The power of its brand and the resilience of its unique business model have made the Hermès share the second best performer in the flagship index since the beginning of the year, far ahead of the other French giants in the luxury sector, LVMH and Kering.
In the midst of a health and (soon) economic crisis, the French luxury giant is proving to be extremely resilient, both operationally and on the stock market.
Indeed, the luxury house Hermès is withstanding the coronavirus crisis better than its competitors and is seeing its business rebound strongly in China after the reopening of stores.
While its competitors reported double-digit revenue declines in the first quarter (-17% for LVMH, -16.4% for Kering), Hermès recorded only a limited 7.7% decline in sales. Clearly below the consensus forecast of a 13% decline.
Hermès even allowed itself the luxury of achieving record sales of nearly $3 million in a single day when it reopened its flagship store in Guangzhou.
At the end of 2019, the Covid-19 crisis first hit China, a crucial market for the luxury sector, before spreading to the rest of the world.
On March 16, Europe, including France and Italy, and then the United States, had to deal with containment measures and thus the closure of non-essential stores.
The second best performance of the CAC 40
That said, the power of the luxury brand and the resilience of its unique business model have enabled it to be the second best performer on the CAC 40 since the beginning of the year, with a 10.8% gain, well ahead of the other French giants in the luxury sector, LVMH and Kering.
To date, the group led by Bernard Arnaud (LVMH) has lost 6.3% and that of François-Henri Pinault (Kering), 18.5%.
While the share even reached an all-time high on 5 June at 786.2 euros, bringing the group’s valuation to some 82 billion euros.
The group headed by Axel Dumas is thus one of the top five largest capitalisations on the CAC.
“At the height of the crisis, investors did not look at valuation levels at all – Hermès shares were valued at up to 50 times their expected earnings in 2021 – but took refuge in growth stocks with healthy balance sheets. The Group has a cash position of more than €3 billion,” observes John Plassard, Deputy Chief Investment Officer at Mirabaud Securities.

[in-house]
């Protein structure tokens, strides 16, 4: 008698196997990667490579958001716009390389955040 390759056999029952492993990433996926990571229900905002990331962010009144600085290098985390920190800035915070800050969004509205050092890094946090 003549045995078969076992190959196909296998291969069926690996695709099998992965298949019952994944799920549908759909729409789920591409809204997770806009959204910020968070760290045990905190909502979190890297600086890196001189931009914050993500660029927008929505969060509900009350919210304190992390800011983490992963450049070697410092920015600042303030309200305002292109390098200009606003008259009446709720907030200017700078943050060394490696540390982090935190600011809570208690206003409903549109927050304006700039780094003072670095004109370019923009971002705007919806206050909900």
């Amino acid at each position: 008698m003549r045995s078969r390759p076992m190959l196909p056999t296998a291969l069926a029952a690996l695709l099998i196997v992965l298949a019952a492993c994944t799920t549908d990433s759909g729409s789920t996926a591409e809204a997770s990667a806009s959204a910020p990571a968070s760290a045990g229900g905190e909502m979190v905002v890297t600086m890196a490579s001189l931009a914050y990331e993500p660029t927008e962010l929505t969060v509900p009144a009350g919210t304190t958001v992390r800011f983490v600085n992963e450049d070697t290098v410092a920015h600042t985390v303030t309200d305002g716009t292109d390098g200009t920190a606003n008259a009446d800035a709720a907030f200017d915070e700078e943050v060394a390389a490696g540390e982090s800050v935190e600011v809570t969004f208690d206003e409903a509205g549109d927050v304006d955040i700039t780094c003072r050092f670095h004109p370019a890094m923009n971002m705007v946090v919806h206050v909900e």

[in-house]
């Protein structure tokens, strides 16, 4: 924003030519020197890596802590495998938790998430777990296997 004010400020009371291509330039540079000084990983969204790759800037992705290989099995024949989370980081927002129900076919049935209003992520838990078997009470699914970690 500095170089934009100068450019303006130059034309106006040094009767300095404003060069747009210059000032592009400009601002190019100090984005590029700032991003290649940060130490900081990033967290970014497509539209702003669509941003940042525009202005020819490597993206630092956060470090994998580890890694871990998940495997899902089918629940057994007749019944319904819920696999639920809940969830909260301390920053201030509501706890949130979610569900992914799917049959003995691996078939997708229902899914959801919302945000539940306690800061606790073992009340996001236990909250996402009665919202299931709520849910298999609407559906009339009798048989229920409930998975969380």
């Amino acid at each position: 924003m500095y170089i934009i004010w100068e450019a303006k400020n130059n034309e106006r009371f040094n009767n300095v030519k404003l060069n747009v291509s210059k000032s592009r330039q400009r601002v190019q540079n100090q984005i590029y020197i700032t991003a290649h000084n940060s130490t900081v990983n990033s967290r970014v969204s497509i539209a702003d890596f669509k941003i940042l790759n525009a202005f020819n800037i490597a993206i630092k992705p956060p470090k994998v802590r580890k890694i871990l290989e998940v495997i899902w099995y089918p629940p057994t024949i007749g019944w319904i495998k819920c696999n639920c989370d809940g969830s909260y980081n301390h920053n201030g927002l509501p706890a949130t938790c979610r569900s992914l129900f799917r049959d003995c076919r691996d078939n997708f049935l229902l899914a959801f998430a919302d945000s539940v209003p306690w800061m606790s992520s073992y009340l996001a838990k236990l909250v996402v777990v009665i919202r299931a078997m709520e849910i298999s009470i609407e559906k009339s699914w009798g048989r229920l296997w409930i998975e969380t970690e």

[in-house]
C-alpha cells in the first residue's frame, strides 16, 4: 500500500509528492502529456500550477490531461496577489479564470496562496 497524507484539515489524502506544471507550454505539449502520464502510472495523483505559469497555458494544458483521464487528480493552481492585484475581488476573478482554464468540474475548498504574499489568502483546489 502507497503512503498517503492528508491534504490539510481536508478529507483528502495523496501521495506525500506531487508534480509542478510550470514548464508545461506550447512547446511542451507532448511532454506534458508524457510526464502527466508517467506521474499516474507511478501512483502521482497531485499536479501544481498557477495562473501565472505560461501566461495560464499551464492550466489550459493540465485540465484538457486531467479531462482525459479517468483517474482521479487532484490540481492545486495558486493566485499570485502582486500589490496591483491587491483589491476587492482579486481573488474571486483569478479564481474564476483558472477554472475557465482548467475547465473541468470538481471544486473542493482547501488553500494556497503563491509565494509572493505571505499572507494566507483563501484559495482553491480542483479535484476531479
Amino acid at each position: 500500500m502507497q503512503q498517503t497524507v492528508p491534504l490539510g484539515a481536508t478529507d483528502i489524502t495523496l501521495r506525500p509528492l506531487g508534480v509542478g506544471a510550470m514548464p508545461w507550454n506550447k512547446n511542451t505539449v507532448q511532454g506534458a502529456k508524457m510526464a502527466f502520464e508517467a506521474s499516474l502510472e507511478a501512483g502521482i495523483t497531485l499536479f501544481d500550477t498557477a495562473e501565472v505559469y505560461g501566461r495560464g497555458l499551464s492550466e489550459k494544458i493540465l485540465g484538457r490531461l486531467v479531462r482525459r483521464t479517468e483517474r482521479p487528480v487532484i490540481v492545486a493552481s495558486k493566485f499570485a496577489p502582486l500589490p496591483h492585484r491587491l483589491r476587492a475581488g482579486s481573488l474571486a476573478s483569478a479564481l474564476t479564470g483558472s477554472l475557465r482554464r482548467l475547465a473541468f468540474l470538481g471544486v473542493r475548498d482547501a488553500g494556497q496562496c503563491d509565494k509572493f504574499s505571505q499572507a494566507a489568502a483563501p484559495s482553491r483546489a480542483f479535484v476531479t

Asia, the Group’s huge growth driver
Indeed, we can see the importance of Asia in sales growth. Although France is on a par with Japan (13% of revenues in 2019).
Asia-Pacific remains the number one in terms of sales with a rate of 51% of revenues in 2019 against 45% in 2010. Japan’s share having dropped from 19% to 13% over the same period.
Asian customers, especially Chinese, have therefore driven Hermès’ sales growth over the past decade.
The consulting firm Bain & Company noted that these clients are increasingly making purchases in their own countries.
As a result, sales in China have grown twice as fast as spending by Chinese clients abroad in recent years.
Now they alone account for 33% of global spending on luxury goods. According to Bain & Company, this share could increase to 46% by 2025.
There are 126 Hermès stores in Asia, compared to 113 in Europe. This also enabled the brand to limit breakage during the first quarter of the year.
The group was able to reopen almost all of its stores in the Middle Kingdom as of 27 February, after closing almost half of its network of 26 stores at the height of the pandemic.
Hermès also relies on an incomparable, even timeless, brand image to withstand the crisis better than its competitors.
Remember that between 2006 and 2008, a period during which the brand posted sales growth of +26%, well ahead of LVMH and Kering (+21% and +8% respectively).
The most iconic products
“In times of recession, Hermès is typically the most resilient business and action, thanks to its high desirability, especially of its most iconic products,” says Luca Solca, sector analyst at Bernstein.
Note that between 1980 and 2017, Birkin bags, the most expensive in the world at 7,000 euros per bag, proved to be a better investment than gold and the S&P 5000. The average annual return for the bag was +5.3% for the S&P and +2.1% for an ounce of gold.
Moreover, the famous bag has never declined since its creation, which is explained by the very low number of units on the market.
Each one is handmade from start to finish by a single craftsman who signs his signature on it.
In the ranking of the world’s most powerful and best-valued brands compiled by the research firm Interbrand based on the brand’s influence on purchasing decisions, financial performance, brand strength in its market and an assessment of future revenues, Hermès ranked 28th worldwide in 2019, four places higher than in 2018.
Since the last financial crisis, the value of the Hermès brand alone would have risen from $4.6 billion in 2009 to $17.9 billion in 2019. And within the sector, Hermès is now second only to Louis Vuitton (22nd place, $32.2 billion) and Chanel (28th place, $22.1 billion).
As you will have understood, nothing can stop Hermès even in the midst of a health crisis, the French luxury giant is proving its resilience.
Featured Photo : © Hermès
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